Updated on August 1, 2022
If you’ve ever had a garden (or even just a back yard), there’s a good chance you’re going to have an encounter with a garter snake at some point. While pretty much harmless, these little guys can be pesky, but there are ways to get rid of them without resorting to violence.
The good news is that garter snacks are very different from what you might think by looking at them. Here’s everything you need to know regarding garter snakes and dealing with one in your home or property.
Getting to Know Garter Snakes
Garter snakes are surprisingly common and there’s a good chance you’ve walked right beside one before without even noticing. In fact, there are many cases where people have stepped on a garter snake without even noticing.
Why Are They Called Garter Snakes, Anyway?
This has been a question haunting people since Carl Linneas identified the eastern garter snake (Thamnophis sirtalis sirtalis) in 1758.
This name is curious because it literally translates to “bush snake like a garter”. However, whether or not the esteemed botanist intended the name to refer to the striping and how it resembled a garter strap is unknown.
It’s entirely possible the association with garters was accidental or possibly even based on a Native American pointing to a garter when describing the snake to Linneas. Sadly, this is just another mystery that may never be solved.
How To Identify a Garter Snake
With 35 species and subspecies, the Thamnophis genus has a lot of variety, making it difficult to give any single description. However, garter snakes tend to share many or most of the following traits:
- 18 to 51 inches in length
- Keeled scales on a slender body
- Lack of prominent fangs
- Round eyes and pupils
- Round head
- Stripes down their length, sometimes accompanies by spots
Telling Garter Snakes From Venomous Snakes
There are a few ways to immediately tell if a snake might be venomous. These dangerous snakes have clear markings, such as the red and yellow bands of a coral snake, the diamond pattern of a diamondback, or the rattle of a rattlesnake.
Also a non-venomous snake’s hear will be round and often spoon-shaped, whereas venomous snakes tend to have more angular or triangular heads.
Of course, garter snakes and many other non-venomous species have learned to flatten their bodies to give the appearance of a venomous snake, so when you see a snake with such a shape, always treat it as you would a venomous snake.
The final difference is in the eyes. Don’t try to get too close to a snake, but if you have your phone, you can use the zoom to check the pupil shale. Venomous snakes have slit-shaped pupils while non-venomous snakes have round pupils.
Can Garter Snakes Bite? And Are They Venomous?
While not easily visible, garter snakes do have teeth and can bite if threatened. However, the teeth are quite small and while the bite may hurt, it’s harmless.
In fact, it wasn’t until quite recently that scientists discovered that garter snakes produce venom. The dosage is so weak that to this day, garter snakes are considered non-venomous.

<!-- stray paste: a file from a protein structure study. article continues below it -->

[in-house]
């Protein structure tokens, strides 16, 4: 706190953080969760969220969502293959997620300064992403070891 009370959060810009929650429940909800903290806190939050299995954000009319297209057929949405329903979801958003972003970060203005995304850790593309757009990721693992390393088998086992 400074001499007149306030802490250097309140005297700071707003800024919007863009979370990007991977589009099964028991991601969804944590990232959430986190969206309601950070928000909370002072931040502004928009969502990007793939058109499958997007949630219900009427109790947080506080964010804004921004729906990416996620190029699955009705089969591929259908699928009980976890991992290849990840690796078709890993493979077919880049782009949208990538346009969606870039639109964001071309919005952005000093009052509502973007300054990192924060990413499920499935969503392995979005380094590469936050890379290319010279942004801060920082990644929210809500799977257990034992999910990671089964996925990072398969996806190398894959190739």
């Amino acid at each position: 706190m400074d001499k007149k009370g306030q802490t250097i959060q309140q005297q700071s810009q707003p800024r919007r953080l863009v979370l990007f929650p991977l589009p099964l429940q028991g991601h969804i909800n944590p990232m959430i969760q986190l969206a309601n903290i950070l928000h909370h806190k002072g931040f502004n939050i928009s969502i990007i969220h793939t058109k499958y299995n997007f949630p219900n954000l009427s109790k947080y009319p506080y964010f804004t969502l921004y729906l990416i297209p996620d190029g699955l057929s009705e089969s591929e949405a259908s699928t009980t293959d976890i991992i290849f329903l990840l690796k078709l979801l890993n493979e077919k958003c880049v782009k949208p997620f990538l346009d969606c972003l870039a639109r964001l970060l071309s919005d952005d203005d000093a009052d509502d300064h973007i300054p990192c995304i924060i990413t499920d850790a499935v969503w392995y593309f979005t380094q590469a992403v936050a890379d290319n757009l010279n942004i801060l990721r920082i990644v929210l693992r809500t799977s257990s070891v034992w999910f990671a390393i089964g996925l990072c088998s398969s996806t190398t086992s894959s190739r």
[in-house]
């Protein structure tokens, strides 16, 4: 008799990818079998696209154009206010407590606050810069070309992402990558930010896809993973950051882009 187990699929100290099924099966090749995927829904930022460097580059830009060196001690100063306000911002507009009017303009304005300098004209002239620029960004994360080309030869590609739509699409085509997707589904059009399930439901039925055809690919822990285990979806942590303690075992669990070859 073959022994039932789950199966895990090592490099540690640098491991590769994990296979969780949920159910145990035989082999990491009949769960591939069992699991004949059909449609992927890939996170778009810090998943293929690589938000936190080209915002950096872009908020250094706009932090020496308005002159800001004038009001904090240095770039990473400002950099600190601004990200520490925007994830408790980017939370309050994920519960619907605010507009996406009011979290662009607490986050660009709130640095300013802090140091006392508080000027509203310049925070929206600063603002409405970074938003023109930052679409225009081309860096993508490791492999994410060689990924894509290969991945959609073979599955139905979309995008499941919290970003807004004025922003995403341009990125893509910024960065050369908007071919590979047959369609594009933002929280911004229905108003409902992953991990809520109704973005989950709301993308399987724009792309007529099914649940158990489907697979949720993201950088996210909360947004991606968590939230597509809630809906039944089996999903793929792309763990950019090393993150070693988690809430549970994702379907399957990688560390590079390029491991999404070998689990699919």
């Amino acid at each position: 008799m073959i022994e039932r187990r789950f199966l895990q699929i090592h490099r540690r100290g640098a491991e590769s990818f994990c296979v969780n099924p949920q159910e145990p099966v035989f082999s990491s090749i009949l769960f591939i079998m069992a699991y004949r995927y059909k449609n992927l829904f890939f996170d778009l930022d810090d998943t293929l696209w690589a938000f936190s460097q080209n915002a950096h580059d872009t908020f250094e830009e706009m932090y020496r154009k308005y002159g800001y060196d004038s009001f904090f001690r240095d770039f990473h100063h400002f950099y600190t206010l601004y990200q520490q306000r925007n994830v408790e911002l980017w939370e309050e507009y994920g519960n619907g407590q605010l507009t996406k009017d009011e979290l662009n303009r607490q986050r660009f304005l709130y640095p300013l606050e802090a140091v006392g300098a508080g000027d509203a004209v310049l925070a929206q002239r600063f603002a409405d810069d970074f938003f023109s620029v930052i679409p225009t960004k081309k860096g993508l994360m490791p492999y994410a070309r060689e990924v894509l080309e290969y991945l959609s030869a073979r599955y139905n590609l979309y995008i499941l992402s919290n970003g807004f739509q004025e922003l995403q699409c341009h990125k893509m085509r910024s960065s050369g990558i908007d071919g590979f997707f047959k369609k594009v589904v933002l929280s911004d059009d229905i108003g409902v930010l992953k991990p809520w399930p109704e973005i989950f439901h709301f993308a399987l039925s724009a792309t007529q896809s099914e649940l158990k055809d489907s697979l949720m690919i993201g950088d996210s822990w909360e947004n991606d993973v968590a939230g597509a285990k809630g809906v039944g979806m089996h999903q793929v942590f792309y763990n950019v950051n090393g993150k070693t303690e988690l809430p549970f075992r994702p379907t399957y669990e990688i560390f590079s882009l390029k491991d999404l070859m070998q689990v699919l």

Garter snakes are native to North America and can be found throughout most of the continent with the exception of the norther half of Canada where it’s too cold for reptiles to function. Due to their need for water, they’re not found in the desert, but are well-adapted to forests, grasslands, and wetlands.
Species in the eastern half of the continent are less aquatic than those in the western half. However, all species prefer to be near water.
Can Garter Snakes Swim?
Garter snakes are incredibly good swimmers to the point that they are often confused with their close relatives, the water sakes (Nerodia genus). This similarity, along with others, has resulted in several species being swapped back and forth between the two genera.
There are three things on the average garter snake’s menu: amphibians, insects, and small mammals such as mice.
Signs of Garter Snake Activity
Garter snakes may try to hide, but they’re not very good at covering their tracks – literally and figuratively. For example you might discover snake tracks in mud or dirt.
They also have a strong, nasty odor that can betray their position. Other less common signs of garter snake activity include shed skin or feces that may have bits of the snake’s last meal in it.
Why Are There Garter Snakes in My Home?
If you see a garter snake in your home in winter, it might be coming in for the heat. Garter snakes are generally solitary but will huddle in large groups for warmth while they hibernate for the winter. So if a solitary snake can’t find a huddle, he’ll settle for your home.
Another common reason for garter snakes to wander in is if you have an infestation on your hands. You might not notice those mice in your walls, but the snake knows they’re there and will sneak in for an easy meal.
Common Garter Snake Hiding Spots
These shy little critters prefer to remain hidden unless there’s a nice spot for basking. Outdoor hiding spots include tall vegetation, under rocks, crawl spaces under decks, or wood piles.
And if they get inside your home, it’s usually into the basement. On some occasions, an invading garter snake will wind up in your kitchen or bathroom, attracted by the moisture.
Can Garter Snakes Climb Stairs or Walls?
While they aren’t likely to scale a building, garter snakes are excellent climbers if the surface has enough texture.
They can raise themselves high enough to scale stairs as well. However, this isn’t something they do for fun and you’ll generally only see a garter snake doing this if there’s food or safety involved.
Benefits of Garter Snakes
When allowed to hang out in your garden, garter snakes will hunt down a wide range of pests without harming your plants. They won’t harm your plants and prefer to stay out of your way when possible.